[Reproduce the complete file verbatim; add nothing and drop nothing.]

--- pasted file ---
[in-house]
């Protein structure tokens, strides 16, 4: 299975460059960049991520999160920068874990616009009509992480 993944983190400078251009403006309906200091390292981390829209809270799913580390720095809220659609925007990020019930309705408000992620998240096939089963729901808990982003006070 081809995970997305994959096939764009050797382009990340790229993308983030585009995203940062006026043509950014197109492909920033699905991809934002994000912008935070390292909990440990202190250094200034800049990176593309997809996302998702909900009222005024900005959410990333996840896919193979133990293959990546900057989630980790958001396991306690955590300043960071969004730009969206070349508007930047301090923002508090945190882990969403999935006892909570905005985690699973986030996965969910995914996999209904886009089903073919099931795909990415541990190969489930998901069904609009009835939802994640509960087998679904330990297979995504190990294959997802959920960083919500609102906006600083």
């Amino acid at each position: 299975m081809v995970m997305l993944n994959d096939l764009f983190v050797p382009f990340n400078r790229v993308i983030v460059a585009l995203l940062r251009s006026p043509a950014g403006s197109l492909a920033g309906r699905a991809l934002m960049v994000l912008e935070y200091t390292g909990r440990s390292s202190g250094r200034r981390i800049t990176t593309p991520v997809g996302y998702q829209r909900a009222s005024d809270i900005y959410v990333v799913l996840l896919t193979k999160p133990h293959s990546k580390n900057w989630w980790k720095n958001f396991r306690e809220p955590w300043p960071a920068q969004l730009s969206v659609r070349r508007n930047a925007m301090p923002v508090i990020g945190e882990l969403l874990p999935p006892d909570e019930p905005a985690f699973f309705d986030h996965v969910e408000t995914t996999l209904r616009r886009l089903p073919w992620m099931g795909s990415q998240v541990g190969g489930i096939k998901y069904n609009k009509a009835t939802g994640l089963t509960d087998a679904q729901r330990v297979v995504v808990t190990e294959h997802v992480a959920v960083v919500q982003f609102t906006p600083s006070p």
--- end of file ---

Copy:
[in-house]
């Protein structure tokens, strides 16, 4: 299975460059960049991520999160920068874990616009009509992480 993944983190400078251009403006309906200091390292981390829209809270799913580390720095809220659609925007990020019930309705408000992620998240096939089963729901808990982003006070 081809995970997305994959096939764009050797382009990340790229993308983030585009995203940062006026043509950014197109492909920033699905991809934002994000912008935070390292909990440990202190250094200034800049990176593309997809996302998702909900009222005024900005959410990333996840896919193979133990293959990546900057989630980790958001396991306690955590300043960071969004730009969206070349508007930047301090923002508090945190882990969403999935006892909570905005985690699973986030996965969910995914996999209904886009089903073919099931795909990415541990190969489930998901069904609009009835939802994640509960087998679904330990297979995504190990294959997802959920960083919500609102906006600083």
């Amino acid at each position: 299975m081809v995970m997305l993944n994959d096939l764009f983190v050797p382009f990340n400078r790229v993308i983030v460059a585009l995203l940062r251009s006026p043509a950014g403006s197109l492909a920033g309906r699905a991809l934002m960049v994000l912008e935070y200091t390292g909990r440990s390292s202190g250094r200034r981390i800049t990176t593309p991520v997809g996302y998702q829209r909900a009222s005024d809270i900005y959410v990333v799913l996840l896919t193979k999160p133990h293959s990546k580390n900057w989630w980790k720095n958001f396991r306690e809220p955590w300043p960071a920068q969004l730009s969206v659609r070349r508007n930047a925007m301090p923002v508090i990020g945190e882990l969403l874990p999935p006892d909570e019930p905005a985690f699973f309705d986030h996965v969910e408000t995914t996999l209904r616009r886009l089903p073919w992620m099931g795909s990415q998240v541990g190969g489930i096939k998901y069904n609009k009509a009835t939802g994640l089963t509960d087998a679904q729901r330990v297979v995504v808990t190990e294959h997802v992480a959920v960083v919500q982003f609102t906006p600083s006070p």